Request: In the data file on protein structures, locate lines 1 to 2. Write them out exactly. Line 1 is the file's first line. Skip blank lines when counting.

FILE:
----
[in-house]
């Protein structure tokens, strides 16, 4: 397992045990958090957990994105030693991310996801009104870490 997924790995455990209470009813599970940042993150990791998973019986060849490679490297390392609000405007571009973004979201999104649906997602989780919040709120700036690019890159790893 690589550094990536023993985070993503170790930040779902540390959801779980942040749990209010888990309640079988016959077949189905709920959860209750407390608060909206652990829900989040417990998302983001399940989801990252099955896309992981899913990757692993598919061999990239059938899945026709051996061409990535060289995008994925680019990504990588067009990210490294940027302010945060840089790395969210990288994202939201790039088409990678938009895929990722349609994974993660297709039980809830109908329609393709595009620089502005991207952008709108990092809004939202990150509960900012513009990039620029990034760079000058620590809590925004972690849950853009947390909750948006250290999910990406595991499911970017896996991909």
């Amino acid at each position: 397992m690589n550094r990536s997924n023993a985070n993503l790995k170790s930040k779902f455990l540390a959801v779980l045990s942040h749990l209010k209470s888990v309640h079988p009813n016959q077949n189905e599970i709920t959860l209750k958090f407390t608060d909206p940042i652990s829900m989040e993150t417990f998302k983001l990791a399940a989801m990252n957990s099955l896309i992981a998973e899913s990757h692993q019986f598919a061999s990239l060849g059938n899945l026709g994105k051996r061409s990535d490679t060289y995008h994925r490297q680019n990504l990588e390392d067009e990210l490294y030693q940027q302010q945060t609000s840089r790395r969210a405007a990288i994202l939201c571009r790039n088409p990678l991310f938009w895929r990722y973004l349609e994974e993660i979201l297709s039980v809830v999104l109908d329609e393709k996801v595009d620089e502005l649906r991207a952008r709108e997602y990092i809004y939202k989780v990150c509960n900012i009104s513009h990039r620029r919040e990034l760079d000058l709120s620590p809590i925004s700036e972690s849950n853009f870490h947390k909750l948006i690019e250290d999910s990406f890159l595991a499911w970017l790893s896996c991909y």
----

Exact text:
[in-house]
């Protein structure tokens, strides 16, 4: 397992045990958090957990994105030693991310996801009104870490 997924790995455990209470009813599970940042993150990791998973019986060849490679490297390392609000405007571009973004979201999104649906997602989780919040709120700036690019890159790893 690589550094990536023993985070993503170790930040779902540390959801779980942040749990209010888990309640079988016959077949189905709920959860209750407390608060909206652990829900989040417990998302983001399940989801990252099955896309992981899913990757692993598919061999990239059938899945026709051996061409990535060289995008994925680019990504990588067009990210490294940027302010945060840089790395969210990288994202939201790039088409990678938009895929990722349609994974993660297709039980809830109908329609393709595009620089502005991207952008709108990092809004939202990150509960900012513009990039620029990034760079000058620590809590925004972690849950853009947390909750948006250290999910990406595991499911970017896996991909």